They say what they mean and mean what they say. They can be brusque, even sarcastic,
but they do not bear a grudge. They flare up easily and they come easily into discussion with
their colleagues. They take it for granted that others look up to them, they like taking the lead
and being in the limelight. If they are not the centre of attention, they can well become
offensive. They easily hurt others’ feelings without being aware of it, and particularly like
being praised, although at bottom they are egoistic. The “Dominating” person is normally an
individualist who goes his own way and is self-sufficient. They can be tyrannical and
disregard others in order to achieve their goal. They do not worry too much about rules and
promises, and can be excessively critical and judgemental if people or things do not live up
to their expectations. Once they have said what they want, they often forget what they have
said. They normally want to enter an organisation with a view to achieving a particular result,
rather than to take part in social activities.

The “D”s are interested in the unusual and dangerous. They are curious and normally have
many different interests, and are ready to try their hand at anything. They are full of new
ideas. Because of their many interests, they prefer surroundings that are continually
changing, but easily lose interest in a task if it provides no further challenges, and thus are
happy to have others complete the work for them. The “Dominating” person has a tendency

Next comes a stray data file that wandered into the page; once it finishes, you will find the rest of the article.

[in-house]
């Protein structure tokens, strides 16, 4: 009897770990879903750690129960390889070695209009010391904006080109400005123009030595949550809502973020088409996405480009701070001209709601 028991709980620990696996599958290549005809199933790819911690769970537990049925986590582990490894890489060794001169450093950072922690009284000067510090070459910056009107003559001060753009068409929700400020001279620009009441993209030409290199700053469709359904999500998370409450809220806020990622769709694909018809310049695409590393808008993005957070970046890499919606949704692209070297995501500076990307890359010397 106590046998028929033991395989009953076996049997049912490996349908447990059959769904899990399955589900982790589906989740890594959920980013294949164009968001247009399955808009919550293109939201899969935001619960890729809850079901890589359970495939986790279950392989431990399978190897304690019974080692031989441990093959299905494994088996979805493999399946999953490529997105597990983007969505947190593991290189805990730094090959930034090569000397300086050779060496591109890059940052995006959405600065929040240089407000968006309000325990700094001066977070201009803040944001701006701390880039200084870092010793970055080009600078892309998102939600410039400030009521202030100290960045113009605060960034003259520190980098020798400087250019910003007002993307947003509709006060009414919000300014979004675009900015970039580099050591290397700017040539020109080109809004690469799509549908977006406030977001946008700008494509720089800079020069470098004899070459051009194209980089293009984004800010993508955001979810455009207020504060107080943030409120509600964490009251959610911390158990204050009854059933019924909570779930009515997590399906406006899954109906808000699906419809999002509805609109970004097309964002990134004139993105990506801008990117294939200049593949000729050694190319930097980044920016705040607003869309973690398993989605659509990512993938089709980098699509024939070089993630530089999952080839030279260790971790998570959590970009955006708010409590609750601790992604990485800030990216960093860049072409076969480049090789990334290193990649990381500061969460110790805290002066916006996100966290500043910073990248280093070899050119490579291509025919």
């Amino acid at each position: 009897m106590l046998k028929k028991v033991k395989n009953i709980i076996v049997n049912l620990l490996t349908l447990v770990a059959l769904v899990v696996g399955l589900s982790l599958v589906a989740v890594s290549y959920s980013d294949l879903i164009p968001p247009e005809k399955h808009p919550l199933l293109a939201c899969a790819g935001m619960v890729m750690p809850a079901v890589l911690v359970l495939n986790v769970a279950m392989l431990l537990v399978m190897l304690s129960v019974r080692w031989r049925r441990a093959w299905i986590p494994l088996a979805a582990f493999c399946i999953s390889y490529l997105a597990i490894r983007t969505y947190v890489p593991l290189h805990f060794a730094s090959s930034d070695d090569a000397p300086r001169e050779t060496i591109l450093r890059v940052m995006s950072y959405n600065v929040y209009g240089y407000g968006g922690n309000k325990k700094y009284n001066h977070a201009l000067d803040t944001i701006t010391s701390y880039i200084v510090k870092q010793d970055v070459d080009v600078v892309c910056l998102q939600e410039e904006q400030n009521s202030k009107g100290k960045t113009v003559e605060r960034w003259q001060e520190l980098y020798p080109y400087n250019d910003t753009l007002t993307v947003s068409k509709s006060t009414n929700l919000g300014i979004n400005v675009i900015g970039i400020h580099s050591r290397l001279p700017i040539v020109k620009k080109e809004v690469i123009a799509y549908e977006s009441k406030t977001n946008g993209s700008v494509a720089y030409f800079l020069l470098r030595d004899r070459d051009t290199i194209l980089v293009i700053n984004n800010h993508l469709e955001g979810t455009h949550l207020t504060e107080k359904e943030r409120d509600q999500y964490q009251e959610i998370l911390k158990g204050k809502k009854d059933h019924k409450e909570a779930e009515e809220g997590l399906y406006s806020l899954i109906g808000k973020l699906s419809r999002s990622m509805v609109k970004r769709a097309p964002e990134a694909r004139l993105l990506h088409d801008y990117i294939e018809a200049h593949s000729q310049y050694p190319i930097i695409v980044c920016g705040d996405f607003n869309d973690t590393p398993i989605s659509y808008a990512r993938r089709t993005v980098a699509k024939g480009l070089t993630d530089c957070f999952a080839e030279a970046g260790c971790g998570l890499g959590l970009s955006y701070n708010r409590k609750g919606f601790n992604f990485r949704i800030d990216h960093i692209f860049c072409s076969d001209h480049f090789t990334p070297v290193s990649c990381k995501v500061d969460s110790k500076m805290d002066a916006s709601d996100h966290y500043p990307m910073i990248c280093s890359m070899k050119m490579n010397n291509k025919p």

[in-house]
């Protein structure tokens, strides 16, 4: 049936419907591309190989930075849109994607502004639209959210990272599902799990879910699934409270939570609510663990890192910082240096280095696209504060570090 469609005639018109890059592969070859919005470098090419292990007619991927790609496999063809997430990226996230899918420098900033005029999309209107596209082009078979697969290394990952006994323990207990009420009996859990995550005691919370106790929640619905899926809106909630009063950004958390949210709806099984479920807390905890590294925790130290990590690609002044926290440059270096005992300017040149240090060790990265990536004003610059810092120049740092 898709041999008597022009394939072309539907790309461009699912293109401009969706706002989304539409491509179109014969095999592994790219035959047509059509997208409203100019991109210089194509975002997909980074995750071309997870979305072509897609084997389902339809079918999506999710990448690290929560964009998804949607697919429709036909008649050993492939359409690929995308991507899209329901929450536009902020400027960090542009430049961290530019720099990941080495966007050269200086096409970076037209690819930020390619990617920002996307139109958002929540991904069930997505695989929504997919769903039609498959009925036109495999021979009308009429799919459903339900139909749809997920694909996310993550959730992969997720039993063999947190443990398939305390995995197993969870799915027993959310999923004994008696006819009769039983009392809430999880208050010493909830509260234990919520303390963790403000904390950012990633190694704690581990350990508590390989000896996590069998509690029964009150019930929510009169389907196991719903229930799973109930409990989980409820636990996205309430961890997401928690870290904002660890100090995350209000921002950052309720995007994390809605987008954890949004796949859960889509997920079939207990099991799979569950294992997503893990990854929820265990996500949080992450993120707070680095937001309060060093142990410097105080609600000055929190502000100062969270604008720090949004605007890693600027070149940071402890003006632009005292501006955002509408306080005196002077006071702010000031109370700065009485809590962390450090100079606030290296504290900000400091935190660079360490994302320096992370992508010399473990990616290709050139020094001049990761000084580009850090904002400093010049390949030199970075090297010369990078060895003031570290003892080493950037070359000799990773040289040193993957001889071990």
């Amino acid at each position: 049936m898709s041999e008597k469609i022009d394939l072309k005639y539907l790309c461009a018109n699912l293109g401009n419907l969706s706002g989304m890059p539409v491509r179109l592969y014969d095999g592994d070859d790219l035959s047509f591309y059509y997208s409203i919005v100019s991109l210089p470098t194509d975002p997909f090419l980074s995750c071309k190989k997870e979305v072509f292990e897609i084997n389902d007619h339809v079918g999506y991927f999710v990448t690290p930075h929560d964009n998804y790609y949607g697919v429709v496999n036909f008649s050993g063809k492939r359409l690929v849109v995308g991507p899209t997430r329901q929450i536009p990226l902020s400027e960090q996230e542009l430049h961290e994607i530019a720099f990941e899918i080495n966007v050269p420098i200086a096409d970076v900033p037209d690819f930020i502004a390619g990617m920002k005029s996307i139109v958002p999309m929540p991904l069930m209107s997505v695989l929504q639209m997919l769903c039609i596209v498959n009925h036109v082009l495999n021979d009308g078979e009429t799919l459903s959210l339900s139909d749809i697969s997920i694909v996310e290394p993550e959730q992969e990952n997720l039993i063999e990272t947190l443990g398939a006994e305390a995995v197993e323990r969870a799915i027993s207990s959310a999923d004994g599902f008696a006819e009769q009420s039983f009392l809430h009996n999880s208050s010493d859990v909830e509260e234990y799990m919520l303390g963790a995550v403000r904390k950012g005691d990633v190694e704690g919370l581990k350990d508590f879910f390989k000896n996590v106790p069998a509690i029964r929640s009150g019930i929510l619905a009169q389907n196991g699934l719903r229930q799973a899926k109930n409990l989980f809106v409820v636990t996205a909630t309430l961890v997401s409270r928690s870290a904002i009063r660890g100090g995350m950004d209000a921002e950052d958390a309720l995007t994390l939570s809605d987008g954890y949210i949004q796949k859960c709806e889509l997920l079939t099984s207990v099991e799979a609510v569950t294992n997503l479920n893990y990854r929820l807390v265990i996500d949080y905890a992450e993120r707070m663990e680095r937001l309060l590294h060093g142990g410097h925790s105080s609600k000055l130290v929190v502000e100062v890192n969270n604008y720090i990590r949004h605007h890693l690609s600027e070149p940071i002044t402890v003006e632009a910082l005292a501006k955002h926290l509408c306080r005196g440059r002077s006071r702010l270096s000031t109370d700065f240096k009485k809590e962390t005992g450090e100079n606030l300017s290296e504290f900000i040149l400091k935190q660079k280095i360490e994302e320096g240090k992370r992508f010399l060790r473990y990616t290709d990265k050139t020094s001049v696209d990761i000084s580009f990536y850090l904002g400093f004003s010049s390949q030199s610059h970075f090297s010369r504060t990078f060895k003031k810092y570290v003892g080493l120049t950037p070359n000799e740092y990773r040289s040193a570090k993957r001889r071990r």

to get involved in too many things simultaneously, simply in order to participate in as many
different activities as possible. Their inherent restlessness causes them always to be seeking
new horizons. They tend to become dissatisfied and impatient with detailed work, although
they can do it if it is necessary to attain a particular goal – but on the condition that these
details are not too repetitive or monotonous.

It often happens that, in an early stage of their careers, “Dominating “ persons frequently
change jobs because of impatience or insufficient adaptability. They tend to take a liberal
view of others’ rights when it comes to getting work done or getting on in life. They should
receive goals and recognition of their efforts.

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i – Influence

Persons of the “Influence”-style are outgoing, persuasive and usually optimistic. As a rule,
they see something good in every situation. They are chiefly interested in people, their
problems and activities. They are willing to help others with their tasks and also to accept
others’ help with their own tasks. In this way, the “i” tends to lose sight of the commercial
perspective, but others appear to be very accommodating towards him or her. They enter an
organisation because of the concomitant social activities.

“Influence”-people easily make new acquaintances. At first meeting they address others by
their first name and adopt the warm and direct attitude of life-long friends. They claim to
know an incredible number of people and like to bandy names about.

The “i”s tend to superficiality and can change sides in an argument with no apparent sign that
they are aware of their inconsistency. They often draw premature conclusions and act from